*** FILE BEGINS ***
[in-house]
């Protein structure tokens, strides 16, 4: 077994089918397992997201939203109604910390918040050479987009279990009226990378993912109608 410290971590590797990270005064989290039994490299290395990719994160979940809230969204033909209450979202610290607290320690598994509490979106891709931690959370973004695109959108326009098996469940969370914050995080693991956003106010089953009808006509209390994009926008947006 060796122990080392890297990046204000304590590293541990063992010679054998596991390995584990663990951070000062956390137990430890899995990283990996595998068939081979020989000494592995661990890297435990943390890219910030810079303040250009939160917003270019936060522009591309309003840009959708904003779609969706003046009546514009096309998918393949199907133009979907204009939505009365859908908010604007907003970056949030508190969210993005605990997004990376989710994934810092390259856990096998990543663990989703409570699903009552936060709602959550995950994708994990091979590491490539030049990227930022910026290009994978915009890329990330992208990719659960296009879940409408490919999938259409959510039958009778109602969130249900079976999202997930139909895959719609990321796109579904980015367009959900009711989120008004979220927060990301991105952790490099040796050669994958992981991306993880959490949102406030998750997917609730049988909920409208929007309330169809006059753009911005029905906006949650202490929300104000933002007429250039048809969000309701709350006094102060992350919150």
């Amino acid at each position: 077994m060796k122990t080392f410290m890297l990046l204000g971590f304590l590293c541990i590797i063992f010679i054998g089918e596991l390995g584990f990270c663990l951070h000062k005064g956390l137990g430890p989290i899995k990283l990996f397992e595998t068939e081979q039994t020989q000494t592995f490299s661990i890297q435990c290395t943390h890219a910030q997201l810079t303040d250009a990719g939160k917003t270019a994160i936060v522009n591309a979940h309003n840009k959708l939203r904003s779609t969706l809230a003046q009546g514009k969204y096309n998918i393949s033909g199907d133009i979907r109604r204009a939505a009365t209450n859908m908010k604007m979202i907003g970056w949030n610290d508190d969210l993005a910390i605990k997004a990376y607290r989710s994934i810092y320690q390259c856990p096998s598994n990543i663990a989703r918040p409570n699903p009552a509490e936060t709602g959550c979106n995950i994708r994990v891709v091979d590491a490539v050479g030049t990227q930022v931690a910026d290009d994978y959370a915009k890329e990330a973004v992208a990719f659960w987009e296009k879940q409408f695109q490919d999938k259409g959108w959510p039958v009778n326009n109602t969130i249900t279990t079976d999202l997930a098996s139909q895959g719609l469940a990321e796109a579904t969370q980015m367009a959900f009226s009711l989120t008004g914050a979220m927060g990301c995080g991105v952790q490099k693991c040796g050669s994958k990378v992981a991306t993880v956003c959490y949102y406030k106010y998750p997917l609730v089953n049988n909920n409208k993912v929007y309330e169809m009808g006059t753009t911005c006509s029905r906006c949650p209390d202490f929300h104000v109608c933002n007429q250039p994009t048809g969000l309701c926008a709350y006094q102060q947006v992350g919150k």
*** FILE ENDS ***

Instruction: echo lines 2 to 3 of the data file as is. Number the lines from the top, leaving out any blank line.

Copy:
């Protein structure tokens, strides 16, 4: 077994089918397992997201939203109604910390918040050479987009279990009226990378993912109608 410290971590590797990270005064989290039994490299290395990719994160979940809230969204033909209450979202610290607290320690598994509490979106891709931690959370973004695109959108326009098996469940969370914050995080693991956003106010089953009808006509209390994009926008947006 060796122990080392890297990046204000304590590293541990063992010679054998596991390995584990663990951070000062956390137990430890899995990283990996595998068939081979020989000494592995661990890297435990943390890219910030810079303040250009939160917003270019936060522009591309309003840009959708904003779609969706003046009546514009096309998918393949199907133009979907204009939505009365859908908010604007907003970056949030508190969210993005605990997004990376989710994934810092390259856990096998990543663990989703409570699903009552936060709602959550995950994708994990091979590491490539030049990227930022910026290009994978915009890329990330992208990719659960296009879940409408490919999938259409959510039958009778109602969130249900079976999202997930139909895959719609990321796109579904980015367009959900009711989120008004979220927060990301991105952790490099040796050669994958992981991306993880959490949102406030998750997917609730049988909920409208929007309330169809006059753009911005029905906006949650202490929300104000933002007429250039048809969000309701709350006094102060992350919150």
């Amino acid at each position: 077994m060796k122990t080392f410290m890297l990046l204000g971590f304590l590293c541990i590797i063992f010679i054998g089918e596991l390995g584990f990270c663990l951070h000062k005064g956390l137990g430890p989290i899995k990283l990996f397992e595998t068939e081979q039994t020989q000494t592995f490299s661990i890297q435990c290395t943390h890219a910030q997201l810079t303040d250009a990719g939160k917003t270019a994160i936060v522009n591309a979940h309003n840009k959708l939203r904003s779609t969706l809230a003046q009546g514009k969204y096309n998918i393949s033909g199907d133009i979907r109604r204009a939505a009365t209450n859908m908010k604007m979202i907003g970056w949030n610290d508190d969210l993005a910390i605990k997004a990376y607290r989710s994934i810092y320690q390259c856990p096998s598994n990543i663990a989703r918040p409570n699903p009552a509490e936060t709602g959550c979106n995950i994708r994990v891709v091979d590491a490539v050479g030049t990227q930022v931690a910026d290009d994978y959370a915009k890329e990330a973004v992208a990719f659960w987009e296009k879940q409408f695109q490919d999938k259409g959108w959510p039958v009778n326009n109602t969130i249900t279990t079976d999202l997930a098996s139909q895959g719609l469940a990321e796109a579904t969370q980015m367009a959900f009226s009711l989120t008004g914050a979220m927060g990301c995080g991105v952790q490099k693991c040796g050669s994958k990378v992981a991306t993880v956003c959490y949102y406030k106010y998750p997917l609730v089953n049988n909920n409208k993912v929007y309330e169809m009808g006059t753009t911005c006509s029905r906006c949650p209390d202490f929300h104000v109608c933002n007429q250039p994009t048809g969000l309701c926008a709350y006094q102060q947006v992350g919150k």